Last week when I heard of the four miners trapped in the Gleision Colliery mine in Wales, I was relaxed about the event; ever since the rescue of the Chilean Miners it seems that miners don’t die in accidents, they can be saved and I waited for the good news story.
As we know the good news story never came, and I heard that all four miner had been killed in the accident. This reminds us that for every happy ending there are usually more unhappy ending disasters. It also reminded me that the bar is constantly rising for which disasters we should be able to cope with, and yesterday’s catastrophic incident should it happen again today, be handled with minimum disruption or loss of life.
Fifteen or twenty years ago IT systems that went down for days was classed as an occupational hazard. IT departments today know that even 5 minutes of downtime of a system produces a flurry of calls to the helpdesk, and demands for information as to when it will be up and running again. Secondly yesterday’s catastrophic incident is expected to be covered under plans if it were to happen again today, having learnt the lessons from it. When 9/11occurred there were no detailed plans in place for dealing with such a catastrophic incident and although those responding did the best they could under extremely difficult circumstances. If the same event occurred in another city today then we would expect the responders to have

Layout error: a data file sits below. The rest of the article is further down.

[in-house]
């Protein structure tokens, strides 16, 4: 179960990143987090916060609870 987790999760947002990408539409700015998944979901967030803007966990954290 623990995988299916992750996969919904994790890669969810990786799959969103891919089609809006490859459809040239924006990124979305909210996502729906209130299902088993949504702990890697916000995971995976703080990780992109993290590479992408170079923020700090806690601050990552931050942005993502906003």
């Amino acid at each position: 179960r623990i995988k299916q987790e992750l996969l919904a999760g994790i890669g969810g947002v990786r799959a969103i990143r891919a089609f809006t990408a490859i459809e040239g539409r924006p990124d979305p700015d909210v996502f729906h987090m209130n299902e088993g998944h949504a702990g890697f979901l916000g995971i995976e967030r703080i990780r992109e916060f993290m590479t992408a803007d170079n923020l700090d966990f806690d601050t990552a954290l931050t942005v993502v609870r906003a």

plans in place and to be prepared to deal with the incident. The danger for us business continuity people is that they bar for what our organisations are expected to deal with is always getting higher. We have to be constantly scanning what incidents have occurred and the lessons learned so that the
organisations we are responsible for, are ready for the next incident.
Our thoughts are with the families and friends of the Gleision miners.